Yes! Do it! I can't imagine that the city won't be behind this.

Cohoes -

Cool renovated loft apartments

No elevated highways between you and the river

The Pig Pit

The Foundry

The bike trail very accessible and you can bike for longer than you want to on the trail (unlike in Albany where it only goes for 5 miles)

Closer to Troy (Yeah, that is a good thing)

A local government that encourages new energetic people to bring their ideas energy AND MONEY to Cohoes.

Note to Editors: AlloverCohoes?

Way to go, Ten Broeck neighbors! Hope you enjoy the Rite Aid that will eventually take the place of St. Joseph's.
This should be a great development for Cohoes, it's too bad we let the NIMBYs win in Albany.

C'mon Albany residents and BZA, this is worth fighting for. Can't the residents get parking permits and live with that? This would be an awesome reuse of the building yet some vocal residents have controlled the opposition and are preventing funds from being put into the structure to save it. This reuse is exactly the type of use needed for that structure. Why let investors go to Cohoes (that's also a great building but I hope they can get the business that they would in albany to keep it afloat).

Brendan -- You're not dreaming. The historic Ten Broeck Triangle is too small and too residential to accommodate the fanciful ambitions of a few amateur homebrewers with no restaurant experience, a flimsy business plan, and questionable funding.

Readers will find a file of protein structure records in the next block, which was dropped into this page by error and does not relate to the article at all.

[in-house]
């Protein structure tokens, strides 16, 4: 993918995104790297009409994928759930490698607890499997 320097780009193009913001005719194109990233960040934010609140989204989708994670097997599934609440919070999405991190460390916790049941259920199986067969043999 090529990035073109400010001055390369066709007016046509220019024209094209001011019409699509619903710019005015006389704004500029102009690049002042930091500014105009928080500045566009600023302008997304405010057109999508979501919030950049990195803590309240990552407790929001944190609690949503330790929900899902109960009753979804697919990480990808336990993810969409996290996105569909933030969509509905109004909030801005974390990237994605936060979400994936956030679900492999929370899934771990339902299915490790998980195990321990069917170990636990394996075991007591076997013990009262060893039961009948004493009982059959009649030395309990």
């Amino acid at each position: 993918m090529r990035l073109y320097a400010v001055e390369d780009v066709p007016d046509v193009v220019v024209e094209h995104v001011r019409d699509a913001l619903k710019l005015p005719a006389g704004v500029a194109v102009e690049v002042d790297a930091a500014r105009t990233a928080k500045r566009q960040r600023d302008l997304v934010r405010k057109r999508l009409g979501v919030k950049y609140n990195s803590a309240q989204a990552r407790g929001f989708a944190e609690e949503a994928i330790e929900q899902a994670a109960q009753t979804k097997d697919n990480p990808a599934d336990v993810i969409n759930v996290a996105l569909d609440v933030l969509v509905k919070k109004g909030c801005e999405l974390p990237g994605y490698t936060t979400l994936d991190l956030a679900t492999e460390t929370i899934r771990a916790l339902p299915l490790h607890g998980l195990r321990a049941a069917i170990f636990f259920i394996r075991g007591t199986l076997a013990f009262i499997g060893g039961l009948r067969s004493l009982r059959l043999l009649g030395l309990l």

the fact that the church is zoned residential at all is sad, the church predates the zoning code.

Good Luck to Cohoes, sad news for the ALB.

Oh but think of all the amazing parking that the Rite Aid will bring. If you talked to those NIMBYs, they'd tell you that it's the most important park of a true urban fabric.

As a resident in Cohoes this is tremendous news. The city needs more transformative projects, and this is a great opportunity to further put our City on the map. More jobs, a stronger tax base, and a brewery to boot. Really hoping this works out.

It will do well in Cohoes.

When will Albany realize that their craziness when it comes to zoning only hurts themselves?

The residents of Ten Broeck Triangle owe the rest of the city an apology.

"The historic Ten Broeck Triangle is too small and too residential to accommodate the fanciful ambitions of a few amateur homebrewers with no restaurant experience, a flimsy business plan, and questionable funding."

Excellent approach. Not only achieve your goal of not allowing the business but then show your professionalism and class by insulting the people trying to start the business. Well done. Maybe you could start a branding campaign.

"Ten Broeck Triangle - Take your ambition elsewhere."

Anthony -